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Quarter of younger people think pensions are held in bank account


A quarter of 18-24-year-olds with a workplace pension wrongly think that their pension contributions end up in a bank account.

This is according to Royal London research which showed that only 28% of young adults know that their pension contributions are invested by their pension provider.

Over a fifth (22%) do not know what happens to their pension contribution, with 30% of women saying this compared to 15% of men.

Additionally, 15% incorrectly said their workplace pension is invested in funds either they have picked or have been selected by their financial adviser.

Half of people with a workplace pension were unsure if they were saving enough to have the means to live comfortably in their retirement and 37% said they should be saving more.

Also, 22% said they do not know if they are saving enough.

Again, there was a gender split with 47% of men saying they are saving enough for retirement with 34% of women saying the same.

Pension engagement varied with 24% saying they check theirs once a month and 21% said they never check their pension.

Royal London consumer finance specialist Sarah Pennells said: “It’s heartening to see the majority of people know that their pension funds are invested but it was a surprise to see that a quarter of young adults thought that the money that left their pay packets every month ended up in a bank account until they needed it.

“There is definitely more to do to get people actively engaged with their pensions and taking an interest in where that is being invested.

“Retirement can seem like a long way away, until suddenly it’s around the corner. There are lots of demands on people’s time and money, but if you ignore your pension and don’t think about what you’d need for a good standard of living when you stop work, your retirement may look very different to the lifestyle you’d like.”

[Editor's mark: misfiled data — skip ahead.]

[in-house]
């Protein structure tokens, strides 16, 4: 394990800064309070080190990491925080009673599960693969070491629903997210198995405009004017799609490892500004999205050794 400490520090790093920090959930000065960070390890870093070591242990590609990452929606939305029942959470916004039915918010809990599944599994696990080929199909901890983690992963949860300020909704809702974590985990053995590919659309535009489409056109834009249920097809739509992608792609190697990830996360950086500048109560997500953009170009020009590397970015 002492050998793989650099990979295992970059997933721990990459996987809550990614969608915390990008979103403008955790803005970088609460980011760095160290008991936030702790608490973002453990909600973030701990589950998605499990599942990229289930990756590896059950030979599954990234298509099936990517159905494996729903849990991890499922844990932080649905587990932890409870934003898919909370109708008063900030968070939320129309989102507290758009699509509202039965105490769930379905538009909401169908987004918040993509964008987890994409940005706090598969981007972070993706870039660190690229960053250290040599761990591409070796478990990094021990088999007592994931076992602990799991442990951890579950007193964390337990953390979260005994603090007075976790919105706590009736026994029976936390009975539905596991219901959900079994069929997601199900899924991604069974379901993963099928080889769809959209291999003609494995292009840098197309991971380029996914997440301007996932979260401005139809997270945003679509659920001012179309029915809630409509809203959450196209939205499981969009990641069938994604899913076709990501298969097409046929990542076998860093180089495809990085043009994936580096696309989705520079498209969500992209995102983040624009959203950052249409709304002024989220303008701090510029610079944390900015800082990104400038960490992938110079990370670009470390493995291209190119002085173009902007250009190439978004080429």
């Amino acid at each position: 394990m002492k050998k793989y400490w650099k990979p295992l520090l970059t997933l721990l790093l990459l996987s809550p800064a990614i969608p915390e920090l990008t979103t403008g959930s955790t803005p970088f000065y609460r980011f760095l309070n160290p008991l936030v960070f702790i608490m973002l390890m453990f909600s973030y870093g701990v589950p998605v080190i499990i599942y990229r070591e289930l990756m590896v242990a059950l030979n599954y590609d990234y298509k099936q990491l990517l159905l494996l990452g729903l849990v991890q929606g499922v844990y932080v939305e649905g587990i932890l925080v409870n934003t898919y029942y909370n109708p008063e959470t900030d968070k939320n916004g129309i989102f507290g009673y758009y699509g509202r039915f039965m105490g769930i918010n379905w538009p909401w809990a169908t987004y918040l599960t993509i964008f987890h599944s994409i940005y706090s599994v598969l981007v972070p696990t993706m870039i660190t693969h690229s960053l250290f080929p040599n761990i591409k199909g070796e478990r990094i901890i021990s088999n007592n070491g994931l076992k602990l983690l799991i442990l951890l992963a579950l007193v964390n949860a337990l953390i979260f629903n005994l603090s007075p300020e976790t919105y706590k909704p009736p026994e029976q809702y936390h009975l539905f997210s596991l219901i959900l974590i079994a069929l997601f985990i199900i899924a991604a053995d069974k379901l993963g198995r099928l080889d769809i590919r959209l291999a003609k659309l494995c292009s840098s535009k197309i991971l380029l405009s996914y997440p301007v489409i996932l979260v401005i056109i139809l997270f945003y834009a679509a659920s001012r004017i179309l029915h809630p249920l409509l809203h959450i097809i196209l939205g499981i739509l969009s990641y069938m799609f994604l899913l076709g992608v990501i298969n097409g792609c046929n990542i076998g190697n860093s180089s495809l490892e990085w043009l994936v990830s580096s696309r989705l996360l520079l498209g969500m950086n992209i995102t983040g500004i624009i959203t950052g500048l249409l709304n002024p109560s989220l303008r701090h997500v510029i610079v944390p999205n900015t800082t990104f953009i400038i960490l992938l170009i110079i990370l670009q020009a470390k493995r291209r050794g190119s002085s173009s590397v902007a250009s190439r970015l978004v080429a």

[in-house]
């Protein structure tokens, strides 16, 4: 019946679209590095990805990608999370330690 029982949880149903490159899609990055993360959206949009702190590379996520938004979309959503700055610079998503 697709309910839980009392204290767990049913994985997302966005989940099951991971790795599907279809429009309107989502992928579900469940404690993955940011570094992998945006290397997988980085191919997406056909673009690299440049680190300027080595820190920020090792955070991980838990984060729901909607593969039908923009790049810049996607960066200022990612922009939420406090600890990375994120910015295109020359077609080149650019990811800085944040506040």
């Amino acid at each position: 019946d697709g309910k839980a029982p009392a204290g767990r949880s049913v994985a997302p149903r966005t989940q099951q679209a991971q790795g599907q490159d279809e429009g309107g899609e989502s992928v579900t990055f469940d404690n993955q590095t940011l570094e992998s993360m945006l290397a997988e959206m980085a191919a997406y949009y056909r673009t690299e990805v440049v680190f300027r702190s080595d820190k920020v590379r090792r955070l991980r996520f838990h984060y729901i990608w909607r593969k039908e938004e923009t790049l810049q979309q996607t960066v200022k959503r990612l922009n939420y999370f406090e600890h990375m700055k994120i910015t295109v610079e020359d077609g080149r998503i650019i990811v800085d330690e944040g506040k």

Royal London pensions expert Clare Moffat added: “Auto enrolment has been a great success in getting more and more people saving for retirement but, for most, the amount being saved won’t give them the retirement they want.

“The earlier that someone starts saving into a pension the better and that’s largely due to employer pension contributions, the government top up in the form of tax relief and then the benefits of compound interest. But it is difficult for people to see the benefits of pensions if they don’t understand them.

“This is especially important at key points in people’s lives like entering the workforce or changing jobs. However, having a child and stopping or working part-time due to caring responsibilities or health issues are also key points. These are more likely to affect women and this is one of the reasons that two thirds of women feel like they aren’t financially prepared for retirement compared to just over a half of men.”

Royal London obtained these results by commissioning Opinium to survey 6,000 UK adults, 4,500 of which had one or more workplace pension.

These results came during Pension Awareness Week which started on 11 September 2023 and ends on the 15.

Source: Darius McQuaid – www.moneymarketing.co.uk

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